In less than six months, pink pussy hats have taken over America. If you’ve never seen one, you’ve probably been living under a rock since the election (not that I could blame you). These hats—knitted or crocheted from pink yarn, with two iconic points—are a staple of today’s marches and protests, worn by hundreds of thousands of women to protest a president whose blatant misogyny would be laughable if it weren’t so terrifying.

But where did these hats come from? It turns out that they’re the creation of three Los Angeles women: Jayna Zweiman, Krista Suh, and Kat Coyle. The Jewish Women’s Archive talked to Zweiman to get the story.

Topics: Feminism
Fearless Girl Statue on Wall Street

Let's Not Forget the Real Fearless Girls

At best, the statue is a bland, banal monument to the kind of white feminism that deifies the needs of upper and middle-class women who harbor corporate ambitions. At worst, it's an advertisement, the kind of commodified feminism that gives the whole movement a bad name and erases its working-class origins.

Topics: Feminism
Labor Demonstration, 1915

A Day Without A Woman Isn't Just For the Privileged

There was a particularly puzzling perspective floating around the Internet leading up to today’s A Day Without a Woman. It showed up as a question on our social media sites; in a widely shared article in the LA Times; and in another widely shared article in Quartz.

Sonia Pressman Fuentes and Phyllis Chesler

The Lawyers and Researchers of Second-Wave Feminism

This Women’s History Month, the Jewish Women’s Archive is celebrating the thousands of Jewish women who have participated in activism and resistance in the United States. We all know the names of the most famous women who shaped these movements, from Gloria Steinem to Emma Goldman: the women with the megaphones, with the loud voices and stirring speeches, the women whose names made it into the history books. But one person alone can never make a movement.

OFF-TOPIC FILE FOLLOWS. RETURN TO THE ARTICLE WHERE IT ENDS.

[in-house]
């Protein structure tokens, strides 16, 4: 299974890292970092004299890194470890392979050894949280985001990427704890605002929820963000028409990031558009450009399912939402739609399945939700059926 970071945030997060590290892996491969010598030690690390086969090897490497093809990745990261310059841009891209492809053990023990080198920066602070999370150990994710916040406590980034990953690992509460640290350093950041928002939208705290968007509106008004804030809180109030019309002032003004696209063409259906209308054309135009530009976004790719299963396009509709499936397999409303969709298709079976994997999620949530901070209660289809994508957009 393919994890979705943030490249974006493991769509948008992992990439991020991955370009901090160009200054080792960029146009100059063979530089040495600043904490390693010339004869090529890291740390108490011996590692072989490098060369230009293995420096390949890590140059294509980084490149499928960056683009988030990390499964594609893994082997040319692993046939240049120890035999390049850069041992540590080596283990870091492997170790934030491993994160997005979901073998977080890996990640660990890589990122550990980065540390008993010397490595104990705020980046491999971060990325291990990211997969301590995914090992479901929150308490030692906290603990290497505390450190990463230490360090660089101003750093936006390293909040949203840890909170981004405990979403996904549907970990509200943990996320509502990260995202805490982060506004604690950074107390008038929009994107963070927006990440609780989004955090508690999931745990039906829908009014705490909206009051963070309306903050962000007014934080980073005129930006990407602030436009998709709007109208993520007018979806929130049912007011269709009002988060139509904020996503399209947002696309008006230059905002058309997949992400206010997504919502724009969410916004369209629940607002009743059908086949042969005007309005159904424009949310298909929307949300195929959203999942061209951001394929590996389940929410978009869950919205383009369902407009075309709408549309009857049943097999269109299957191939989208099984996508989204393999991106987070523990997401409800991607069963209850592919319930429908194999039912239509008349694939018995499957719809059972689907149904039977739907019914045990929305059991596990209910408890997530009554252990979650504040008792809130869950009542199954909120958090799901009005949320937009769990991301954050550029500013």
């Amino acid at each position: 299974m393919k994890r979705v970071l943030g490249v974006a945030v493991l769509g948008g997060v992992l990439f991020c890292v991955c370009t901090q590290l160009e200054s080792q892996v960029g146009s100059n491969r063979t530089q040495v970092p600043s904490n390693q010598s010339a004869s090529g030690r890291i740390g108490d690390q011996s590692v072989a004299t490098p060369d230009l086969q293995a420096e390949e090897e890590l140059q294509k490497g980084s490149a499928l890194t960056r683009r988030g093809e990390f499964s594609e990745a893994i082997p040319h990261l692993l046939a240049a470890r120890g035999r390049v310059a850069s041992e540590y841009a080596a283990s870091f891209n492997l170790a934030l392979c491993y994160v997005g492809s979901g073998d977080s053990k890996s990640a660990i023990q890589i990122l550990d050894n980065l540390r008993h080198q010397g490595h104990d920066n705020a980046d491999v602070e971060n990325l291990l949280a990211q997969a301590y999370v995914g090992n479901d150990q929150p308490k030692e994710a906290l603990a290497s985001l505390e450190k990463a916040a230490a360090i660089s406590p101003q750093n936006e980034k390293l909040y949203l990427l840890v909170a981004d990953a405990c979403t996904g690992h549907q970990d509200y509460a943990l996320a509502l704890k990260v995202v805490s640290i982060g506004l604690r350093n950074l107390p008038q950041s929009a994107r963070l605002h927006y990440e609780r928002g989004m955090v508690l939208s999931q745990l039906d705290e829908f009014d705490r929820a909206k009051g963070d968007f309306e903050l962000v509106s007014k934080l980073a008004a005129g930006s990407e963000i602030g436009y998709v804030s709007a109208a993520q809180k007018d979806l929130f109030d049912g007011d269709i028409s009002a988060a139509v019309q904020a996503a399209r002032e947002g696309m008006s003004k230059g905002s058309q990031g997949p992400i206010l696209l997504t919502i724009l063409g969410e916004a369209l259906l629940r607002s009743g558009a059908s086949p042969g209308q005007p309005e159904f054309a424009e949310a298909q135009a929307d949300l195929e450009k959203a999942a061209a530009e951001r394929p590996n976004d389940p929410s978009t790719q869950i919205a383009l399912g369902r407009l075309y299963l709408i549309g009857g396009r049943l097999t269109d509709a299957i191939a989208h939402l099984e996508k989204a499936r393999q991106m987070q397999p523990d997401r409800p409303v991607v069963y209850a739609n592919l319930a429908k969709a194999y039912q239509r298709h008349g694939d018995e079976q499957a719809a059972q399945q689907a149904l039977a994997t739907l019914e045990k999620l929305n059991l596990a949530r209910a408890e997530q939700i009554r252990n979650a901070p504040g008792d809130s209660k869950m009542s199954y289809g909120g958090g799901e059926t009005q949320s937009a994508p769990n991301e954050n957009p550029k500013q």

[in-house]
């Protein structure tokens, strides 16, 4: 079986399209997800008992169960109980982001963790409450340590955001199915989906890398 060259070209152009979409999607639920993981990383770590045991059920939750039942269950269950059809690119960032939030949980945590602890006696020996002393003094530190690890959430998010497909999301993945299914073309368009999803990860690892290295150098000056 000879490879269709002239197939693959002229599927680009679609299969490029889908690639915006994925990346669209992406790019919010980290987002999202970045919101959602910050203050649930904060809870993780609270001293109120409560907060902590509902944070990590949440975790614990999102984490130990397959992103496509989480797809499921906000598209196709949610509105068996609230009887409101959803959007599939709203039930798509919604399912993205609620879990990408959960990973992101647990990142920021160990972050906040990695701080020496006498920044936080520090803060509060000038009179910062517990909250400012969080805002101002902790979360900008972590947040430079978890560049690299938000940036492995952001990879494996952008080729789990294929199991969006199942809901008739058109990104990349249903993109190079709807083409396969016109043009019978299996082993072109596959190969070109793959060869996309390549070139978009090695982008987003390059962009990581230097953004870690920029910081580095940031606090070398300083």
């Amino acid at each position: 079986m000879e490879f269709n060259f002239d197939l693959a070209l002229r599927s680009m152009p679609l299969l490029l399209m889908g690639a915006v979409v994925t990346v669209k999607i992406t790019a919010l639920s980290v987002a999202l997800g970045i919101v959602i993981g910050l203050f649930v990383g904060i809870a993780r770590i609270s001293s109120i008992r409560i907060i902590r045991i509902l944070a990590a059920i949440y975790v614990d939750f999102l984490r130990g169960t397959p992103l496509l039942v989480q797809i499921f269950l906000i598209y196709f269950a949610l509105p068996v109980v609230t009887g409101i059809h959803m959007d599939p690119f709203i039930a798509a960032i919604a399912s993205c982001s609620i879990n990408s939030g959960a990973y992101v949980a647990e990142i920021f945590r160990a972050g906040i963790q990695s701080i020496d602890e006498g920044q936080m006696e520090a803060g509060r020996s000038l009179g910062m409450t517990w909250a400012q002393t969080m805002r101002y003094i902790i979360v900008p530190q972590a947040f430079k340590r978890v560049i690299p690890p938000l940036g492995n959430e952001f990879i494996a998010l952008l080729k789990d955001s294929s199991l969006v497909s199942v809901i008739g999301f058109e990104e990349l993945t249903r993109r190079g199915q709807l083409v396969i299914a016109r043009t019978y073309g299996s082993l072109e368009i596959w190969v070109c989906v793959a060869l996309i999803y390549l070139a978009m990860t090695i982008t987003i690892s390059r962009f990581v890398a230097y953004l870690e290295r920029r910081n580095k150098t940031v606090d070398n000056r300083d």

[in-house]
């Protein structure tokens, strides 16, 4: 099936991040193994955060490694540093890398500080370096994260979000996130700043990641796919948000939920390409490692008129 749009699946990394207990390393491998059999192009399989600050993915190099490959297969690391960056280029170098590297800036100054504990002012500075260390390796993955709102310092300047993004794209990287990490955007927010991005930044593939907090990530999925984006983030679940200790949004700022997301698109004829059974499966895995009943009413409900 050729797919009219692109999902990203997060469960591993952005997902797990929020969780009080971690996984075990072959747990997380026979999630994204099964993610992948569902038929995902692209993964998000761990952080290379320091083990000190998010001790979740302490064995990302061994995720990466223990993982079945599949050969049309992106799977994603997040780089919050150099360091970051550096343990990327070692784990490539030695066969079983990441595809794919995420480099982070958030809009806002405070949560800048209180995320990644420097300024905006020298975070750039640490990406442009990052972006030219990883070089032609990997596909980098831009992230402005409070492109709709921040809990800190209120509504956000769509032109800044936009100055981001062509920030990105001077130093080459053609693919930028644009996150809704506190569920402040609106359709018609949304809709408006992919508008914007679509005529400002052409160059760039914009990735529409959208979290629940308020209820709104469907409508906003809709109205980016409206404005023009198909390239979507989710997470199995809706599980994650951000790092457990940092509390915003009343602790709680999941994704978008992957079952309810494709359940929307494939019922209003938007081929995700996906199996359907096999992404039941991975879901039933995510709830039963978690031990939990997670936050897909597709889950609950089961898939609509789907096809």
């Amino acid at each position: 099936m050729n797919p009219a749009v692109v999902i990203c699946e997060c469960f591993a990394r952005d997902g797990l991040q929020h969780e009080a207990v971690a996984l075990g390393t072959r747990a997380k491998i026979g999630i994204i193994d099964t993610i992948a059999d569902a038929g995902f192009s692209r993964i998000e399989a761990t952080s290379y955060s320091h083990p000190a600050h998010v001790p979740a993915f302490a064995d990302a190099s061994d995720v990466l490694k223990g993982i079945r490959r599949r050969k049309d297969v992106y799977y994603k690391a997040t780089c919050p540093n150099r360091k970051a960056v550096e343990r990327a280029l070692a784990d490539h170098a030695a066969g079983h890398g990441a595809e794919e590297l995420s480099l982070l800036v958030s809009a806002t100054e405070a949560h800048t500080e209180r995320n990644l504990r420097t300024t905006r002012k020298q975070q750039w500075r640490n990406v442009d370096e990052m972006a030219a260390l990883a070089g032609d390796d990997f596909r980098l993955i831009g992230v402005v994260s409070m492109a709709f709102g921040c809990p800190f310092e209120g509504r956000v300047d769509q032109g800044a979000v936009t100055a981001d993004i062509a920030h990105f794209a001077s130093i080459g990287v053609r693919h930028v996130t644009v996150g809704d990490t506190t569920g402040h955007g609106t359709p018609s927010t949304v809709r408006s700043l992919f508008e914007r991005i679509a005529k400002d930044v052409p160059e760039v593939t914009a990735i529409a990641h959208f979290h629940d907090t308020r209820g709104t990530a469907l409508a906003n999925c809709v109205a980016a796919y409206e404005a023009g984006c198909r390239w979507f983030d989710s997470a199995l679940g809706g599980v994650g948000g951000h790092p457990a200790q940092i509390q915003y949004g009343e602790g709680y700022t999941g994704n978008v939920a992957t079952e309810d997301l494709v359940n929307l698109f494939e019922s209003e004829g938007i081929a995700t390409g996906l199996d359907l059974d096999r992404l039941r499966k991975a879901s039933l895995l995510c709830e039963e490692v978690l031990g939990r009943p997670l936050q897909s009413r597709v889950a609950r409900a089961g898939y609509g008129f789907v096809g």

Topics: Feminism
Laura Moser

Combating Extremism, Ninety Seconds At A Time

Americans who oppose Trump could be forgiven for feeling some fatigue these days. Since the president took office in January, it seems that a day can’t go by without a news alert about another controversial appointment or executive order. With this never-ending barrage, it can be difficult to determine which issues to take a stand on, and how.

Topics: Activism
Angela Peoples: Don't Forget White Women Voted for Trump

Black History Month: A Time to Share or Shut Up?

In the wake of the Women’s March on Washington, many participants and from-afar admirers celebrated the success of a watershed political moment: a coming together of millions of women all over the world to voice opposition to the new American president and his stance on a variety of political and social issues.

Topics: Civil Rights

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How to cite this page

Jewish Women's Archive. "Emily Cataneo." (Viewed on December 14, 2017) <https://jwa.org/blog/author/emily-cataneo>.